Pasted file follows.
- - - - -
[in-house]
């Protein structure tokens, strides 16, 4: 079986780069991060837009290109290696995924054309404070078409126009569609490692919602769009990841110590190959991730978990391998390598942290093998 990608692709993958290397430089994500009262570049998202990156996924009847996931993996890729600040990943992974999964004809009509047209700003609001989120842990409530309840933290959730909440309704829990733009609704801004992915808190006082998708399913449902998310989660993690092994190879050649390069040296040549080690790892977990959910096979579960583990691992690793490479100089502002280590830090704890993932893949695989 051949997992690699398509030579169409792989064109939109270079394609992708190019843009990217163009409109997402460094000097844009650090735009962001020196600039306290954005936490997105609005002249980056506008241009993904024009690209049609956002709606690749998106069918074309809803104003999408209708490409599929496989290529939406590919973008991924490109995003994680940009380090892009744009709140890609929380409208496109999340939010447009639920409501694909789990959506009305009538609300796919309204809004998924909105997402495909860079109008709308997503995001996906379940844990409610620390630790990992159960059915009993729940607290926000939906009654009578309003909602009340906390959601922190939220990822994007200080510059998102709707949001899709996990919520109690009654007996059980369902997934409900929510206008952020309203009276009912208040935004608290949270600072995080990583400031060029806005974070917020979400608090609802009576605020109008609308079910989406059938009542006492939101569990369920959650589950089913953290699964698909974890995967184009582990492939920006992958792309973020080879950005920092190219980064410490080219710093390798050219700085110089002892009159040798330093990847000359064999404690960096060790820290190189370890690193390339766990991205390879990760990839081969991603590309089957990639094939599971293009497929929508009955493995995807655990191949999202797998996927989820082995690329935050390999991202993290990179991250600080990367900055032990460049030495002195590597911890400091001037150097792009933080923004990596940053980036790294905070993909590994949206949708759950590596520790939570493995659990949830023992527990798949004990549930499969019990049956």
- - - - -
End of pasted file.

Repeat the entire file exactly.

[in-house]
């Protein structure tokens, strides 16, 4: 079986780069991060837009290109290696995924054309404070078409126009569609490692919602769009990841110590190959991730978990391998390598942290093998 990608692709993958290397430089994500009262570049998202990156996924009847996931993996890729600040990943992974999964004809009509047209700003609001989120842990409530309840933290959730909440309704829990733009609704801004992915808190006082998708399913449902998310989660993690092994190879050649390069040296040549080690790892977990959910096979579960583990691992690793490479100089502002280590830090704890993932893949695989 051949997992690699398509030579169409792989064109939109270079394609992708190019843009990217163009409109997402460094000097844009650090735009962001020196600039306290954005936490997105609005002249980056506008241009993904024009690209049609956002709606690749998106069918074309809803104003999408209708490409599929496989290529939406590919973008991924490109995003994680940009380090892009744009709140890609929380409208496109999340939010447009639920409501694909789990959506009305009538609300796919309204809004998924909105997402495909860079109008709308997503995001996906379940844990409610620390630790990992159960059915009993729940607290926000939906009654009578309003909602009340906390959601922190939220990822994007200080510059998102709707949001899709996990919520109690009654007996059980369902997934409900929510206008952020309203009276009912208040935004608290949270600072995080990583400031060029806005974070917020979400608090609802009576605020109008609308079910989406059938009542006492939101569990369920959650589950089913953290699964698909974890995967184009582990492939920006992958792309973020080879950005920092190219980064410490080219710093390798050219700085110089002892009159040798330093990847000359064999404690960096060790820290190189370890690193390339766990991205390879990760990839081969991603590309089957990639094939599971293009497929929508009955493995995807655990191949999202797998996927989820082995690329935050390999991202993290990179991250600080990367900055032990460049030495002195590597911890400091001037150097792009933080923004990596940053980036790294905070993909590994949206949708759950590596520790939570493995659990949830023992527990798949004990549930499969019990049956």